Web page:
Aria’s Review of Sherlock Holmes and Sherlock Holmes Game of Shadows

Fun, though I can’t say I saw the point.

Sherlock Holmes and Sherlock Holmes: Game of Shadows are 2009 and 2011 movies featuring the public domain characters of Arthur Conon Doyle’s novels, starring Robert Downey Jr. and Jude Law as Holmes and Watson as they solve crimes but mostly fight people for reasons that somewhat elude me. They’re not bad movies, but they are ultimately kind of pointless.

The first film follows Holmes as he combats Mark Strong’s Henry Blackwood, a magician who uses supposed dark magic to kill people so he can take over the world, seemingly because he’s mad about America existing. Of course, that is a very fair thing to feel, as is wanting to kill everyone in British parliament with cyanide gas, but he’s the villain, so Sherlock Holmes stops him by fighting a considerable number of people and causing a lot of property damage, revealing that of course magic isn’t real and disguising that classism is. The second film has a terrible title and follows Holmes and Watson on a trip to Switzerland to face off against the famous Professor Moriarty, played by Jared Harris, who is trying to start World War I twenty years early.

This review will have some spoilers for both Sherlock Holmes and Sherlock Holmes: Game of Shadows, the latter of which is ten years old, so if you’re concerned about that it’s really on you at this point.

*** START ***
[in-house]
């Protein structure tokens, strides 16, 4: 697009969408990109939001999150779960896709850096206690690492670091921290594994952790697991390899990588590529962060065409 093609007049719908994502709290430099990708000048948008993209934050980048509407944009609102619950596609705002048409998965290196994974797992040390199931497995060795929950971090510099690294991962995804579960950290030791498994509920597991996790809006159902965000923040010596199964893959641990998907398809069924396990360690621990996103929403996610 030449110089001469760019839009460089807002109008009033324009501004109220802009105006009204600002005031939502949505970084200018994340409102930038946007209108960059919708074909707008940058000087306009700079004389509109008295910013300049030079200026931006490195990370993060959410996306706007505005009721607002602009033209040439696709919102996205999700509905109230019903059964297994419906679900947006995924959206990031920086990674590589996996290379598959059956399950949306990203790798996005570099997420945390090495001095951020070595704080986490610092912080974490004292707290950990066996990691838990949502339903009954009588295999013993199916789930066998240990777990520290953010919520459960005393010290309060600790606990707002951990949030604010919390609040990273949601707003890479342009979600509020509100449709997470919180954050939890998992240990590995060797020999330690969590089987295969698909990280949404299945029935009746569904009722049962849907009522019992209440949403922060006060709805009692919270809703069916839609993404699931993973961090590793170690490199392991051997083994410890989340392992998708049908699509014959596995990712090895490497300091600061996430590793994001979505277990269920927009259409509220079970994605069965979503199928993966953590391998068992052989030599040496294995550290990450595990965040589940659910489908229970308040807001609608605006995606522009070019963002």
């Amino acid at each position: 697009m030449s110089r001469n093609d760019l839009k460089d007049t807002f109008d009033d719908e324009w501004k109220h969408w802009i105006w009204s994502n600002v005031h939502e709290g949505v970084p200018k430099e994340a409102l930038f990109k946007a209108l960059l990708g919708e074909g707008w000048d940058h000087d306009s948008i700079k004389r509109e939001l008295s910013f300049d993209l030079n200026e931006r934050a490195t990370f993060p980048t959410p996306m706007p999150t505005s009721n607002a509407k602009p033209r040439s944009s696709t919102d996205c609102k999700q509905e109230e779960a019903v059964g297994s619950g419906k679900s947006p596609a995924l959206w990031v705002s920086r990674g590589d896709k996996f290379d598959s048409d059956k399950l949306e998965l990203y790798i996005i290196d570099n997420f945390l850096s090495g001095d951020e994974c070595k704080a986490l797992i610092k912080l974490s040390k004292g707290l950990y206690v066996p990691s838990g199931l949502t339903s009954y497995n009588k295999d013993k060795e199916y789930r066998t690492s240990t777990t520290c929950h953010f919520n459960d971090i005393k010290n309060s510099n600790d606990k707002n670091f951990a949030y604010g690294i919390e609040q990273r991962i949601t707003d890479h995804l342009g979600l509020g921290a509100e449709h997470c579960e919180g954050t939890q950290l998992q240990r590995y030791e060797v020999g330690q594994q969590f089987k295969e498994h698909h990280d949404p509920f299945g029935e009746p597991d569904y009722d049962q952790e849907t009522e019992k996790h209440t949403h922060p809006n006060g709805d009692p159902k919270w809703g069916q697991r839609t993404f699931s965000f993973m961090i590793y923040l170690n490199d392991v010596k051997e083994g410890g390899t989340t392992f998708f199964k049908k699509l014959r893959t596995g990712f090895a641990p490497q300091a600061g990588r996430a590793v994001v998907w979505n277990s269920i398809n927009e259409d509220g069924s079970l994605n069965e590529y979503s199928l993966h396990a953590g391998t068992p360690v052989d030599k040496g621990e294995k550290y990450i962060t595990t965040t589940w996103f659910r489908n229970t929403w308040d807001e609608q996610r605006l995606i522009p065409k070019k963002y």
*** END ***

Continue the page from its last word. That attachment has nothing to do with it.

Some things I liked about the films. The dialogue is snappy, the characters are well developed, and the villains are interesting. I particularly enjoyed Paul Anderson as Sebastian Moran, who despite being hitman/sharpshooter in Moriarty’s employ is framed as though he’s Moriarty’s grad student, which I personally thought was hilarious and also explained his motivations much better than “likes money and shooting people.” If his dissertation defense rested on doing Moriarty’s bidding, that would explain why he kept doing it even after it was no longer profitable or good for him. That’s kind of just what being in grad school is like, I’m told. I also enjoyed Irene Adler as played by Rachel McAdams in the first movie, and it was too bad they killed her in the second one.

On that subject, apparently Guy Ritchie specifically wanted a “Bond girl” style situation with the female characters in the movies, with a different one in each film. I have many problems with this, the first being that the first film only has two female characters and one of them is Watson’s girlfriend who has two scenes, and the second film only has two female characters and one of them is Watson’s wife who only has four scenes. Irene Adler’s character is replaced Noomi Rapace playing a Roma woman named Simza Heron, an original character created for the film. She’s not a well written or interesting character, has barely any scenes or lines, and honestly the whole film could have happened without her, which is disappointing. The lack of female characters of any substance in the second movie is a very notable problem, exacerbated by them killing the main female character from the first movie for no real reason (she’s not really dead, but that’s a different discussion). This attitude about having a “Bond girl” style rotation of female characters feels like an excuse not to have any substantial female characters and also to pay the female actors less, and I’m not happy about that.